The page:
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List of conventional and potential treatments for POTS/OI

Discussion in 'Problems Standing: Orthostatic Intolerance; POTS' started by ramakentesh, Feb 8, 2012.

  1. ramakentesh

    ramakentesh Senior Member

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    Here is a list of potential and even conjectural therapies for POTS/OI.

    Pharms
    Florinef - promotes sodium retention, increases blood volume
    Midodrine - alpha 1 agonist (short lived)
    Dihydroergotamine - alpha 1 agonist
    Inderal - beta 1/2 receptor blocker
    Mestonin - peripheral acetylcholinesterase inhibitor
    Octreotide - stomach vasoconstrictor
    Epogen - Procrit - increases red blood cell generation and vasoconstriction
    SSRI (various) - increases serotonin, downregulate serotonin receptors, decrease sympathetic outflow, increase vasoconstriction
    SNRI - decrease sympathetic outflow
    Clonidine - alpha 2 agonist, antihypertensive
    Methyldopa - antihypertensive, reduces sympathetic outflow
    Labatalol - Combined alpha/beta blocker
    Xanax - gaba
    Klonopin - long acting gaba
    Losaratan - Angiotensin II receptor inhibitor (ARB)
    Benicar - Angiotensin II receptor inhibitor (ARB)
    Ivabradine - sinus node modulator, decreases tachycardia, no effect on BP
    Methylphenidate - stimulant, dopamine agonist?
    Modaphilin - central stimulant, unknown action

    Herbal
    Licorice root - blood volume increaser, hypertensive, reduces eNOS expression, ANG ii receptor agonist
    Butcher broom - vasoconstrictor (alpha 1 and alpha 2 and stimulates NE release) WARNING diuretic
    Valarian - Gaba and inverse adenosine antagonist
    Motherwort - cardiac tonic, reduces sympathetic outflow?

    Supplements
    Acetyl - L - cartinine - improves neuropathy, brain fog?
    Alpha Lipoic acid - improves neuropathy, brain fog?
    Vitamin B12 - energy, mitochondrial function, methylation cycle, antioxidant, nitric oxide scavenger
    Co Enzyme Q10 - energy, mitochondrial function.

    Other
    IV saline - 1 to 3 litres
    Exercise (graded)

    Experimental - Conjectural
    Low dose naltrexone - immuno modulator
    Huperzine A - acetylcholinesterase inhibitor
    Rehmannia glutinosa - acetylcholinesterase inhibitor, vasoconstrictor, NO
    Salvia elegens - Ace inhibitor and ANG II receptor antagonist
    Salvia miltiorrhiza - ANG II receptor antagonist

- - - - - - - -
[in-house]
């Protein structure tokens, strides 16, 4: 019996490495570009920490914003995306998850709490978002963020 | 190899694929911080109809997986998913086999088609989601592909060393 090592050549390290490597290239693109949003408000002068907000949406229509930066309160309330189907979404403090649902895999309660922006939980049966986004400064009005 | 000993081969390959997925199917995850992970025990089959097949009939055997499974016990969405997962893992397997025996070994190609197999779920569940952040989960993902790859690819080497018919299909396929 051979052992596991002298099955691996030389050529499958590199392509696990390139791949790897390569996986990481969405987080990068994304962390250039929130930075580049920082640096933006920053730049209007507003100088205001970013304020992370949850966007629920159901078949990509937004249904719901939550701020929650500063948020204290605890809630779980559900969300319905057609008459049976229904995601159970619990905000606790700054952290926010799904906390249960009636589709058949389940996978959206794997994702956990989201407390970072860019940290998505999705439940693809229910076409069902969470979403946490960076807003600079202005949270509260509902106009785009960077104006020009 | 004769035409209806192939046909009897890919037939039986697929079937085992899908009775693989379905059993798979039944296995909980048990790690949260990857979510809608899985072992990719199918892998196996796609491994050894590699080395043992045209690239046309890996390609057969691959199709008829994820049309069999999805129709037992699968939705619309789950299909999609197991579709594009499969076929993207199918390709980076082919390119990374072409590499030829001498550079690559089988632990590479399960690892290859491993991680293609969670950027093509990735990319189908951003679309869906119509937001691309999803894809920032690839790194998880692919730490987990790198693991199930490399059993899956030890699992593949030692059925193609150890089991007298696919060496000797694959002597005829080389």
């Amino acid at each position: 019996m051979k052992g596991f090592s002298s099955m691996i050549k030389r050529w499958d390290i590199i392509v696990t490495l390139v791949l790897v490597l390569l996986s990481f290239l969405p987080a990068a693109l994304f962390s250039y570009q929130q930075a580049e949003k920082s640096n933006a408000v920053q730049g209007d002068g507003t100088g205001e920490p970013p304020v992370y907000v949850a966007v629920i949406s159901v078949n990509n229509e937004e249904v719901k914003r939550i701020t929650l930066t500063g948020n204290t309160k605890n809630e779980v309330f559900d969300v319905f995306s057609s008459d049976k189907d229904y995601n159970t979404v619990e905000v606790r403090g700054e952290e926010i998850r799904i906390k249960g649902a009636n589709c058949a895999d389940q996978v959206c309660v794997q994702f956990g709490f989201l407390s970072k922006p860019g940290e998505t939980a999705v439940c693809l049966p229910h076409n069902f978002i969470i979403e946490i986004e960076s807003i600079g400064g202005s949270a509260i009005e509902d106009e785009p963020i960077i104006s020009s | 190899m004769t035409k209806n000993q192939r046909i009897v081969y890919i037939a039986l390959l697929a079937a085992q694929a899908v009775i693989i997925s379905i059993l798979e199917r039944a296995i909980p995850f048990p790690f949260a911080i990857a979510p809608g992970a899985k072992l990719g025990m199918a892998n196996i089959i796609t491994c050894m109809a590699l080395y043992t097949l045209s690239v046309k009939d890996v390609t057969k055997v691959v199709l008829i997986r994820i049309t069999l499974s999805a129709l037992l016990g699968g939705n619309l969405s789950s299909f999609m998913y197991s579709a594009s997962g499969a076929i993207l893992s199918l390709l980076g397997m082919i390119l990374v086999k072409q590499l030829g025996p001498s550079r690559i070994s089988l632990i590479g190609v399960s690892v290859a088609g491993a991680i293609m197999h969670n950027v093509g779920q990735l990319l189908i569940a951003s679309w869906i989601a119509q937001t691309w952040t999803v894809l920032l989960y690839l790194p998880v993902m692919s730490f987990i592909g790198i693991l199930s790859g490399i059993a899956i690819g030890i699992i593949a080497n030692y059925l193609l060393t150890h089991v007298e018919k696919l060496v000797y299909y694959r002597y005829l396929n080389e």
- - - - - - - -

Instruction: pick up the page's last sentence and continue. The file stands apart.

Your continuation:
Eucommia bark - beta blocker, vasodilator
    Scotch Broom - hypertensive, stimulates muscaranic acetylcholine receptors
    Lactuca virosa - acetylcholinesterase inhibitor
    Caulis sinomenii - Norepinephrine transporter activator, SSRI
    Tumeric - anti inflammatory, TNF alpha inhibitor, potential NO scavenger (iNOS)?
    Sceletium - SSRI
    Rhodiloa rosea - adaptogen, MAO inhibitor, acetylcholinesterase inhibitor
    Shizandra chinensis - adaptogen, acetylcholinesterase inhibitor
    Sallflower - Norepinephrine transporter activator
    Cat's Claw - adaptogen, immuno-modulator
    Cynomopium songaricum - potent Norepinephrine transporter activator
    Beetroot - potent source of NO
    hawthorn berry - increased NO-meditaed vasodilation, natural beta blocker
    Magnesium - among others, increases NO release
    Pilocarpus jaboradi - muscarnic acetylcholineste receptor agonist
    Puerararia lobata - increases blood flow to brain, NO mediated
    Horse Chestnut - venotonic, vasoconstrictor (aescin).
    Alchemilla vulgaris - venotinic
    Angelica siness - blood volume 'builder' - increases EPO production
    Galanthus nivalis - potent acetylcholinesterase inhbiitor
    California poppy - GABA binding agonist
    Astragalus - immuno modulator, blood volume 'builder'- increases EPO production.
    Gotu Kola - venotonic
    Camphor tree - 'circulatory stimulant'
    Kudzu vine - increases blood flow to brain, increased NO mediated vasodilation
    Calaba bean - potent acetylcholinesterase inhibitor
    Melilotus deuciemalis - decreased capillory permability, venotonic, vasoconstrictor
    Stinging nettle - increased NO-mediated dilation and flow.
    Kava kava - gaba agonist and SNRI activity
    maritime pine bark - NO precursor, antioxidant
    Choline - precursor of choline
  2. Emootje

    Emootje Senior Member

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    Impressive list Ramakentesh
  3. ramakentesh

    ramakentesh Senior Member

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    thanks - glad someone appreciated it. :D
  4. taniaaust1

    taniaaust1 Senior Member

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    Sth Australia
    Good list. A couple of things you could add to that list under "Other" are:

    -pressure suit
    -support/pressure stockings (they need to be at a certain pressure, I've forgotten what).
    -tilting the head of the bed (put bricks under those bed legs) can help some forms of POTS
    - sports drinks
    - staying well hydrated
    ahimsa likes this.
  5. mellster

    mellster Marco

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    ahimsa likes this.
  6. Sing

    Sing Senior Member

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    Yaay! Thank you, mellster, for the tip off. THIS is what I am waiting for, hoping it will improve the quality of my life with OI. I don't know if this will make a fortune for this company
    but it may make a great difference in the lives of many who are struggling every day to stand and walk. (But I hope you make some money on it.)
  7. sensing progress

    sensing progress Senior Member

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  8. ramakentesh

    ramakentesh Senior Member